FBI says not to discount agroterrorism

An expert on weapons of mass destruction for the Federal Bureau of Investigation recently said that, although the food sector is not a likely target for terrorists, gaining access to the food supply would be relatively simple.

John Frank, the WMD coordinator for the FBI mobile field office in Kansas, said that agroterrorism is a threat not usually considered when people think of conventional terrorism, according to Examiner.com.

"Agroterrorism is a very big topic because if you think about the (agricultural) industry it covers a huge span of things," Frank said, Examiner.com reports. "It's not just about animals; it's not just about crops. It's much bigger than that."

Frank, who spoke at a town hall meeting in Healy, Kansas, is one of 56 WMD coordinators across the country. He is the FBI's contact point in his district regarding any investigation of WMD incidents.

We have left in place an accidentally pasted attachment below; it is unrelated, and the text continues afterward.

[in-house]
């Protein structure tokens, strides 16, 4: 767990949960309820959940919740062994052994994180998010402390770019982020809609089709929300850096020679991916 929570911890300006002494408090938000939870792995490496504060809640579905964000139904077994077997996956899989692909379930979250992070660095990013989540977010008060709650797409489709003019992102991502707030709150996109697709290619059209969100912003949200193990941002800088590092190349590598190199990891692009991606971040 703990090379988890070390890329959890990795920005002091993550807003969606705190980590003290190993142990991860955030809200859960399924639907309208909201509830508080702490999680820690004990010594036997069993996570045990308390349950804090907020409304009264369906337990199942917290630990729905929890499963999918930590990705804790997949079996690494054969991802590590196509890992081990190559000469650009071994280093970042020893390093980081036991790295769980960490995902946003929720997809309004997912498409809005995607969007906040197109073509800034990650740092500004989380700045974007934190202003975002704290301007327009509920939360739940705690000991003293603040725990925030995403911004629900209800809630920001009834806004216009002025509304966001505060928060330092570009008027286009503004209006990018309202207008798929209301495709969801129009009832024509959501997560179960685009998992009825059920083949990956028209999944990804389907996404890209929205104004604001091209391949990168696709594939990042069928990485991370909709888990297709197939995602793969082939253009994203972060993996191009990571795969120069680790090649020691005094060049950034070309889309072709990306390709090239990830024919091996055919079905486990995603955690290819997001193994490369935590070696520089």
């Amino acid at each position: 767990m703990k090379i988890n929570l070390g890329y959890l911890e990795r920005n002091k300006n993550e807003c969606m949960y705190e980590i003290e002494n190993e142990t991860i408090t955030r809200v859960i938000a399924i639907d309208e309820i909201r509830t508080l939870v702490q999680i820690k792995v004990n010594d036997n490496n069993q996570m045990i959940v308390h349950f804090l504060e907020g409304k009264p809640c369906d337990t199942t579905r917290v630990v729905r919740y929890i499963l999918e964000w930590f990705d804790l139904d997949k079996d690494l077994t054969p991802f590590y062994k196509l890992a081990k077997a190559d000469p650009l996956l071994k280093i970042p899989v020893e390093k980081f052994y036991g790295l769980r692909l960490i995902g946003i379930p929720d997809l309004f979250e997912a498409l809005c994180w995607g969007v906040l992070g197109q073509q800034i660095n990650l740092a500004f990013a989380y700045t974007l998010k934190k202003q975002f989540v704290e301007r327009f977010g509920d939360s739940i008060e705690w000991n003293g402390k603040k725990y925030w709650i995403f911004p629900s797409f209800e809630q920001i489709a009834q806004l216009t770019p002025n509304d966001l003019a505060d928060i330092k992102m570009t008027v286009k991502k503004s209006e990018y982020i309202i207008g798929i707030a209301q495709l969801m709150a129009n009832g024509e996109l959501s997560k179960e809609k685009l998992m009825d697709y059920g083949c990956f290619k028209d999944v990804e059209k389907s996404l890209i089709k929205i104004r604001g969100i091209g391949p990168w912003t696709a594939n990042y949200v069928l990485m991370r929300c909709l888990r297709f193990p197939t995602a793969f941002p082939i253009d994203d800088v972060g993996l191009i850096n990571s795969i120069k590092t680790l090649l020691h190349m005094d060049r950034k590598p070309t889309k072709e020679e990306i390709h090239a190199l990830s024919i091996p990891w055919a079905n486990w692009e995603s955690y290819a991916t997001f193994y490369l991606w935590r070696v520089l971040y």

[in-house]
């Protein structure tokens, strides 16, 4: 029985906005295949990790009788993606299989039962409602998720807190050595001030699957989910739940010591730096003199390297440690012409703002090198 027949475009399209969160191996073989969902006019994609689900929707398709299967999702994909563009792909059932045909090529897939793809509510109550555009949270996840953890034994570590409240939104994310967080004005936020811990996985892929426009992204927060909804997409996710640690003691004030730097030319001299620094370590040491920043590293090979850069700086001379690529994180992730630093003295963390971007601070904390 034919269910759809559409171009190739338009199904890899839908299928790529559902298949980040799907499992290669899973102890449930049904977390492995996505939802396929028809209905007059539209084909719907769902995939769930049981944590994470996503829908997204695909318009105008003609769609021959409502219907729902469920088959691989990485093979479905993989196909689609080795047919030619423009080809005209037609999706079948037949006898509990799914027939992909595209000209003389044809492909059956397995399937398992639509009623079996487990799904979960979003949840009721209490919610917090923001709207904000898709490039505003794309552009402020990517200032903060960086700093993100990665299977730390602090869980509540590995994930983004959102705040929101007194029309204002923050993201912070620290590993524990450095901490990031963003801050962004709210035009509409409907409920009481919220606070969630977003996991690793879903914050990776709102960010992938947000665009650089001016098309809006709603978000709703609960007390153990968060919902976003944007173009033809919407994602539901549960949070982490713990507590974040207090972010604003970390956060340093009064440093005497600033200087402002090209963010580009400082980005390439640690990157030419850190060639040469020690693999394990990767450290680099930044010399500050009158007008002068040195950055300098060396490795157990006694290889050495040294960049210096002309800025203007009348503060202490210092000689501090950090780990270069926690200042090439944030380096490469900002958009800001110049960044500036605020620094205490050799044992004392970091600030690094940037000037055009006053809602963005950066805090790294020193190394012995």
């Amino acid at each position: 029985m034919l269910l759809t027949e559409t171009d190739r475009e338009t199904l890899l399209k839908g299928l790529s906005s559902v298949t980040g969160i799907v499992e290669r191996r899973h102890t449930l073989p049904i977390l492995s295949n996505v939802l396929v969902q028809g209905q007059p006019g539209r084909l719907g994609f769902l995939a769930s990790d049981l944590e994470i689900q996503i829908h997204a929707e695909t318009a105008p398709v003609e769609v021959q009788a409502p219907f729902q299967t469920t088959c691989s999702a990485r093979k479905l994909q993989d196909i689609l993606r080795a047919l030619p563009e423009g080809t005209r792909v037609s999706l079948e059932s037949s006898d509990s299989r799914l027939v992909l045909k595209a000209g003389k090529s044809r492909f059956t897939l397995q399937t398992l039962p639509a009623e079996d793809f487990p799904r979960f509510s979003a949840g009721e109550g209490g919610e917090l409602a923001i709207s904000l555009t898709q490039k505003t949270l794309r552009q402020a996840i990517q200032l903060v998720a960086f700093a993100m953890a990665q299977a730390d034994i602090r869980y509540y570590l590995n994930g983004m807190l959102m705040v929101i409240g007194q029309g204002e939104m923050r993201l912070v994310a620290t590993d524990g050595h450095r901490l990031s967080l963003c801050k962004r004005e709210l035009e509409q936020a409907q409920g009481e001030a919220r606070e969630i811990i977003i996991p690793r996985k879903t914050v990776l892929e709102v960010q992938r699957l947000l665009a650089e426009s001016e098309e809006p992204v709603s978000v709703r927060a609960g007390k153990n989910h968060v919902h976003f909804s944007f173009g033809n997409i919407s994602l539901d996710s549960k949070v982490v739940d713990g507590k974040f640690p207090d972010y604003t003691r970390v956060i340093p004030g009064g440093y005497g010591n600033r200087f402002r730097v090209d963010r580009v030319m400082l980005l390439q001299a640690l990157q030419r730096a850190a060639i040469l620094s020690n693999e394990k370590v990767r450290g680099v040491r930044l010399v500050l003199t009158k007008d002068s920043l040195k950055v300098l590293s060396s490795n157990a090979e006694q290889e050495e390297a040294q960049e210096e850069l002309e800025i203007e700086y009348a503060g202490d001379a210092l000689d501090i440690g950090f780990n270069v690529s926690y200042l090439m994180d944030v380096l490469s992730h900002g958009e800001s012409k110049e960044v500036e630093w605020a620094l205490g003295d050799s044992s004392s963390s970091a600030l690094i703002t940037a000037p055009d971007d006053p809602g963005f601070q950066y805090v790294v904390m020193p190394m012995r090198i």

"Whether state or local agencies, even the private sector, we get involved with special events such as the Super Bowl or Mardi Gras," Frank said, according to Examiner.com. "Anything you can think of-there's a good chance the FBI will have a presence there."

Frank said that overseas terrorists are generally not thought of as preparing to engage in agroterrorism, but evidence suggests otherwise.

"It is accepted within certain terrorist organizations in their mindsets," Frank said, Examiner.com reports. "In 2002, Operation Enduring Freedom recovered a lot of documents overseas that showed their interest in using toxins and biological agents not only against humans, but against animals and crops and food supplies. They have the interest and the desire to do it and they know what they're talking about."